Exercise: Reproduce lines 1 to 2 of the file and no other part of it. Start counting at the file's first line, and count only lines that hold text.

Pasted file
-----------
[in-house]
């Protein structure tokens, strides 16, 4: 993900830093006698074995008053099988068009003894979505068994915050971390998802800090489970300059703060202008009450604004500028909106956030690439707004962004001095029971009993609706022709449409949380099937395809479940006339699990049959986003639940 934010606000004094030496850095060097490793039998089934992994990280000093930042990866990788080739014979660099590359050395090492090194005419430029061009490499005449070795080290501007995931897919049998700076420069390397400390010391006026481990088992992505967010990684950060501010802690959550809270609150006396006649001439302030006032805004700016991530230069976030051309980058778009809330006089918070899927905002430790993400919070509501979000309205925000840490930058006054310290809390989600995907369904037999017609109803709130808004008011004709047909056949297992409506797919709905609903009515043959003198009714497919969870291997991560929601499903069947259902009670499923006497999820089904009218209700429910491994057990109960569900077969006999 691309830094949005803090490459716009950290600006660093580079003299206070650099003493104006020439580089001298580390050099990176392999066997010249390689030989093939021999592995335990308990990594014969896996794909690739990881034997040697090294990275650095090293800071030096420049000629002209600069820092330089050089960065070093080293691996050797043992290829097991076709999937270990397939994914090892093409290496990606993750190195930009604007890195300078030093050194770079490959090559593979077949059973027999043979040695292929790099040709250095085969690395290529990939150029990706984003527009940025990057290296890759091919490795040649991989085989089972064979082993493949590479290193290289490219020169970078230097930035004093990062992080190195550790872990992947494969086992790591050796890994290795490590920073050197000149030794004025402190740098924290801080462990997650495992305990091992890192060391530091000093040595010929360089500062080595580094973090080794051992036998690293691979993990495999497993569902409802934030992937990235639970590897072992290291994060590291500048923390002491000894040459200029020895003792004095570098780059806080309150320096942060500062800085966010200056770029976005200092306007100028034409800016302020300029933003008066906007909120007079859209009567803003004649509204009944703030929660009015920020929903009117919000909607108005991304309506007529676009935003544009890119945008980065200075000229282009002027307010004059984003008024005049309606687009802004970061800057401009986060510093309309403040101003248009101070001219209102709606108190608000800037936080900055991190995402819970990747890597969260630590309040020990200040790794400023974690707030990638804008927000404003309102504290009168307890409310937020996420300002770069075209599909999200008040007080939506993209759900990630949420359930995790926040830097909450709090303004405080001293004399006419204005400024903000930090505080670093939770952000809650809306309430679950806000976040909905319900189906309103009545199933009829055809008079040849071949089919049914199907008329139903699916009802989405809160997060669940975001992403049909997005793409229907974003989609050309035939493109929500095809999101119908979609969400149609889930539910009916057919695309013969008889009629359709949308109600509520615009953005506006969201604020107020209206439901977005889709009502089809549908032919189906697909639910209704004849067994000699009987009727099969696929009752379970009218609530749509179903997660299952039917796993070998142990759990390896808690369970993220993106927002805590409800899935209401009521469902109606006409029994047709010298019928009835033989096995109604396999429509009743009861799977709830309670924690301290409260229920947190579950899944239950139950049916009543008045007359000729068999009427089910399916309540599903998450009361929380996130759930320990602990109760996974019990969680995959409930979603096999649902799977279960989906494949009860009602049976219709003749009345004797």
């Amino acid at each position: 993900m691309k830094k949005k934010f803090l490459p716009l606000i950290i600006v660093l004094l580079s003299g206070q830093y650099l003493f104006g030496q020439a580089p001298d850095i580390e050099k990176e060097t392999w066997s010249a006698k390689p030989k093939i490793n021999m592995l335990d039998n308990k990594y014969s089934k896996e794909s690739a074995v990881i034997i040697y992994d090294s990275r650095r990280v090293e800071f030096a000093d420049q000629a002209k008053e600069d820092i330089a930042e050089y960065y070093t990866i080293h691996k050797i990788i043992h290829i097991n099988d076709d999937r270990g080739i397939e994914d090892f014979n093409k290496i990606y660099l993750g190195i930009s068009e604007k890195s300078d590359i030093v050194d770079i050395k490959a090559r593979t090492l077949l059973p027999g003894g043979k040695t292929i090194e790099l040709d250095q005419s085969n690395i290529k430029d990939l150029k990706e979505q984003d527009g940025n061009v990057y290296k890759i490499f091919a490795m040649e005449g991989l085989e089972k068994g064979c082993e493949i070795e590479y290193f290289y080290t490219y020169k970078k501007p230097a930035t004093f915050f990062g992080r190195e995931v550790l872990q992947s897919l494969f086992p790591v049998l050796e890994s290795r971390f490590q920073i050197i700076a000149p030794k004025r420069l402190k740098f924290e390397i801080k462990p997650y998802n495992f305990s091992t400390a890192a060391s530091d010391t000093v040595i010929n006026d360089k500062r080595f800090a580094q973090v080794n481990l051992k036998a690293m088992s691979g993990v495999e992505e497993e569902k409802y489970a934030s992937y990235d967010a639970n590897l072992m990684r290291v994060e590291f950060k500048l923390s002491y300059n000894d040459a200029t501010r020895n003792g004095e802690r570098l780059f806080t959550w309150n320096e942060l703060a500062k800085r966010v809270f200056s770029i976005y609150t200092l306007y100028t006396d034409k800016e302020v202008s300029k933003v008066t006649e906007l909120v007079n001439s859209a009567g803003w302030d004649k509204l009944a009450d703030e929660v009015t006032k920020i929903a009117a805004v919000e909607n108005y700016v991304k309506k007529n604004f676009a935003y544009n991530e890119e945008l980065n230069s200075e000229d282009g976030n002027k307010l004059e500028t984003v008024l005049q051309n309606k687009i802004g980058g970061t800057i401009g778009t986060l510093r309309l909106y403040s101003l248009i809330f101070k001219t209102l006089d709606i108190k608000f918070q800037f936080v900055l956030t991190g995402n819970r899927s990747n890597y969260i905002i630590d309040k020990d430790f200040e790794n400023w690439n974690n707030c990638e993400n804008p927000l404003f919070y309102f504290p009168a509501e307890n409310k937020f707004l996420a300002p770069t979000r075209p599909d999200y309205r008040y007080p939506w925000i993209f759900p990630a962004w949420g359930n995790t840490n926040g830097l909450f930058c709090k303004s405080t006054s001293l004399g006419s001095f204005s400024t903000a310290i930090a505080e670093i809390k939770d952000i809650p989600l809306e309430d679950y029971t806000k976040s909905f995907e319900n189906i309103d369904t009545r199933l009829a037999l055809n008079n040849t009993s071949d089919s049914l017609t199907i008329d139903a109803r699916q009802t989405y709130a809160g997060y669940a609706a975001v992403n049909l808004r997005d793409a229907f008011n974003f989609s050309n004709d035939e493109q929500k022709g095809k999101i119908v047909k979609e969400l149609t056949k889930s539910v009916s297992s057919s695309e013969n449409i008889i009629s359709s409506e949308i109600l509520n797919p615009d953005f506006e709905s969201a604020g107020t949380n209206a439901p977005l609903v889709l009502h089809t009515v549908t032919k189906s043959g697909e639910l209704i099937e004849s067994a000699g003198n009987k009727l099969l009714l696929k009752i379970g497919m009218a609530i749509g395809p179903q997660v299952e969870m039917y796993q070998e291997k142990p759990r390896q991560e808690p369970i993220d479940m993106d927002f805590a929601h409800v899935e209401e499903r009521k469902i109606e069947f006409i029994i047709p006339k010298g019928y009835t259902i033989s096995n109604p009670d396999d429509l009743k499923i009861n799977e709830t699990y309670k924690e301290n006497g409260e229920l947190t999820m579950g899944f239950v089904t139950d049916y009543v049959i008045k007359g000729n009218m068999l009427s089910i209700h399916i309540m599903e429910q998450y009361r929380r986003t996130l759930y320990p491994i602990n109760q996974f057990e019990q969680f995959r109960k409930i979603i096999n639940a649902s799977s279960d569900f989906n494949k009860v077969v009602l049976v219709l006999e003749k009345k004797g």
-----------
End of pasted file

[in-house]
């Protein structure tokens, strides 16, 4: 993900830093006698074995008053099988068009003894979505068994915050971390998802800090489970300059703060202008009450604004500028909106956030690439707004962004001095029971009993609706022709449409949380099937395809479940006339699990049959986003639940 934010606000004094030496850095060097490793039998089934992994990280000093930042990866990788080739014979660099590359050395090492090194005419430029061009490499005449070795080290501007995931897919049998700076420069390397400390010391006026481990088992992505967010990684950060501010802690959550809270609150006396006649001439302030006032805004700016991530230069976030051309980058778009809330006089918070899927905002430790993400919070509501979000309205925000840490930058006054310290809390989600995907369904037999017609109803709130808004008011004709047909056949297992409506797919709905609903009515043959003198009714497919969870291997991560929601499903069947259902009670499923006497999820089904009218209700429910491994057990109960569900077969006999 691309830094949005803090490459716009950290600006660093580079003299206070650099003493104006020439580089001298580390050099990176392999066997010249390689030989093939021999592995335990308990990594014969896996794909690739990881034997040697090294990275650095090293800071030096420049000629002209600069820092330089050089960065070093080293691996050797043992290829097991076709999937270990397939994914090892093409290496990606993750190195930009604007890195300078030093050194770079490959090559593979077949059973027999043979040695292929790099040709250095085969690395290529990939150029990706984003527009940025990057290296890759091919490795040649991989085989089972064979082993493949590479290193290289490219020169970078230097930035004093990062992080190195550790872990992947494969086992790591050796890994290795490590920073050197000149030794004025402190740098924290801080462990997650495992305990091992890192060391530091000093040595010929360089500062080595580094973090080794051992036998690293691979993990495999497993569902409802934030992937990235639970590897072992290291994060590291500048923390002491000894040459200029020895003792004095570098780059806080309150320096942060500062800085966010200056770029976005200092306007100028034409800016302020300029933003008066906007909120007079859209009567803003004649509204009944703030929660009015920020929903009117919000909607108005991304309506007529676009935003544009890119945008980065200075000229282009002027307010004059984003008024005049309606687009802004970061800057401009986060510093309309403040101003248009101070001219209102709606108190608000800037936080900055991190995402819970990747890597969260630590309040020990200040790794400023974690707030990638804008927000404003309102504290009168307890409310937020996420300002770069075209599909999200008040007080939506993209759900990630949420359930995790926040830097909450709090303004405080001293004399006419204005400024903000930090505080670093939770952000809650809306309430679950806000976040909905319900189906309103009545199933009829055809008079040849071949089919049914199907008329139903699916009802989405809160997060669940975001992403049909997005793409229907974003989609050309035939493109929500095809999101119908979609969400149609889930539910009916057919695309013969008889009629359709949308109600509520615009953005506006969201604020107020209206439901977005889709009502089809549908032919189906697909639910209704004849067994000699009987009727099969696929009752379970009218609530749509179903997660299952039917796993070998142990759990390896808690369970993220993106927002805590409800899935209401009521469902109606006409029994047709010298019928009835033989096995109604396999429509009743009861799977709830309670924690301290409260229920947190579950899944239950139950049916009543008045007359000729068999009427089910399916309540599903998450009361929380996130759930320990602990109760996974019990969680995959409930979603096999649902799977279960989906494949009860009602049976219709003749009345004797």